Katie O'Neill: A Green Tea with Mango Dragon

Katie O'Neill is an illustrator and graphic novelist from New Zealand, and the author of Princess Princess Ever After. The Tea Dragon Society (October 18, 2017) is her second graphic novel with Oni Press. She mostly makes gentle fantasy stories for younger readers and is very interested in tea, creatures, things that grow and the magic of everyday life.

The Tea Dragon Society began as a webcomic. How did you start in webcomics, and why did you choose that publication medium?

I started posting online about six years ago. When I posted my first webcomic on Tumblr, the response was amazing--I'd never had that kind of reach before. So I thought webcomics were great, especially because I'm from New Zealand and it doesn't have all that much in the way of graphic novel publishing. Because of that, you kind of expect to do things as a hobby. For me to share it online was really natural--it's a bigger audience and I wasn't out to make a buck.

The first webcomic I did was Princess Princess. My editor reached out after seeing the work online and asked if I would like to publish it, which started my relationship with Oni Press. From there I was able to pitch The Tea Dragon Society. And even though Tea Dragons was originally posted as a webcomic, it was always conceived of as a book. Oni Press has been really chill with the idea of publishing online as well as print--it's a good combination because you build a following. It's a really amazing marketing tool that publishers are overlooking. I'm totally about the power of webcomics, especially for new creators, because it gives you the chance to build an audience and get the attention of editors while actually producing work and monetizing it yourself.

Will you continue producing webcomics now that you're twice published?

I think it depends on the story. My next project with Oni feels more graphic novel-y. I want people to be able to read it in one sitting, instead of getting a page a week. You definitely have to think of the pacing. Tea Dragons is a really slow story with no cliffhanger moments, which means you can totally read a page a week with a cup of tea. With other projects, if you've got quite a lot of tension, you can do batch updates. But in this case, I feel like the pacing is better for a graphic novel. I think in the future if I did a more laid-back comic, I'd do it as a webcomic.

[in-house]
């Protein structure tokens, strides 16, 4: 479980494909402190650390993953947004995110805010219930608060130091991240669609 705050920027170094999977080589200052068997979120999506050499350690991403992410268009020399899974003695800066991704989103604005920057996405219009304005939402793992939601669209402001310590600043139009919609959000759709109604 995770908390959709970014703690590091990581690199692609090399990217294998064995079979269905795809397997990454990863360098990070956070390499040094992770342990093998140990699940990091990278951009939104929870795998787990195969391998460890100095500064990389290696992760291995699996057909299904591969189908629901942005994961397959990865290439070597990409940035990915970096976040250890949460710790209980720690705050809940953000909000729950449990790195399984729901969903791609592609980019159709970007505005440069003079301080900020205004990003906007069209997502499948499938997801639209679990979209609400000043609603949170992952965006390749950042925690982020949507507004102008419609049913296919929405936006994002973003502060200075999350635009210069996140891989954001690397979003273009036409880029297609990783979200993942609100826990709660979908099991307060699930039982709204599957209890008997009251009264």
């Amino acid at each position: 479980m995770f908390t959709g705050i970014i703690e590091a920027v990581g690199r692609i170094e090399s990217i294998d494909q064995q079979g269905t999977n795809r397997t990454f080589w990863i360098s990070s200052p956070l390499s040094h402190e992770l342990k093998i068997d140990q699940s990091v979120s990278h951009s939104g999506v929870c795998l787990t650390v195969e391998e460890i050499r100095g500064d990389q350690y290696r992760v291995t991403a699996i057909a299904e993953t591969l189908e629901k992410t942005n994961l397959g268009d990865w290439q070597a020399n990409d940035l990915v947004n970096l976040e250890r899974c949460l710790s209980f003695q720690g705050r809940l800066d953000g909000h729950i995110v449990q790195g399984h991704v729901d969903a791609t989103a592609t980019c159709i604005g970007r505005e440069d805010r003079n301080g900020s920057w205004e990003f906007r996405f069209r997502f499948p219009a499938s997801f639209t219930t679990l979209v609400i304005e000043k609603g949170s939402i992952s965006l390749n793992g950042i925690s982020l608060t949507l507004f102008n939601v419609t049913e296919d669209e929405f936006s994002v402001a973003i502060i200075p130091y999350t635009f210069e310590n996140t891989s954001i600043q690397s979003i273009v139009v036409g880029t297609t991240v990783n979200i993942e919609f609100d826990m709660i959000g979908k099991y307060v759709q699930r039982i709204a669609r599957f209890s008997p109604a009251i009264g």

Tea Dragons are tiny, domesticated, mercurial creatures with leaves that grow out of their horns. These leaves can be brewed for tea that has exceptional properties. Where did this idea come from?

The idea just came as I was talking to Oni about Princess Princess. I love tea and dragons, and it came together. I did a one-off drawing of a tea dragon and posted it online, which got a great response. And I thought I should really do something with this. In terms of the properties, in the book itself you encounter the four main tea dragons: chamomile, jasmine, rooibos and ginseng. But there's also back matter with a lot more properties and details and different dragons that don't appear in the book. I really like that this is just one slice of the world and you can imagine a lot more existing.

All tea dragons show you the experiences they've lived with their owners. They require 24/7 supervision, so they're with their person all the time, watching and being poky, nosy creatures in the lives of their owners. They absorb quite a lot of memories. When you brew the tea that a particular Tea Dragon produces, it will give you a sensory experience similar to smelling something familiar and being taken to a specific moment.

The romantic couplings in the graphic novel are quietly diverse and non-heteronormative: Greta's parents are a male and a female who do not fit into standard gender roles and her mentor is in a gay, interspecies relationship. Did you set out to have couplings like this?

It's mainly just what I love. And the range of different relationships and how people match together is really fascinating. I also like contrast in the couplings I write, so there's quite a lot of contrast [here].

Was the response online from children? What was the impetus to marketing toward children?

Actually, to be honest, most of the people responding on Tumblr were a little bit older. They were people who loved tea and dragons and liked to collect things. But I prefer writing for children. I personally connect with it a lot more and really enjoy it.

The world feels almost feudal with the trades and possible hierarchies. What drove you to create this world?

I think it just feels hierarchical because of the trades. I definitely wanted trades and crafts to be a really important feature--it's really important for kids to think about crafts and trades. Especially now that college isn't necessarily the most viable option, there are lots of other things they can consider. I wanted to present a world in which trades were viable. And I'm not very good at constructing world politics--I just want it to come across as a place where things make sense even if they're not outlined in the story.

In your editorial letter, you said you would like nothing more than to see young readers create their own tea dragons. What is your tea dragon?

I think mine would be a green tea with mango, and it would be extremely active in the morning and would absolutely crash in the afternoon. I feel like a lot of people have coffee dragons....

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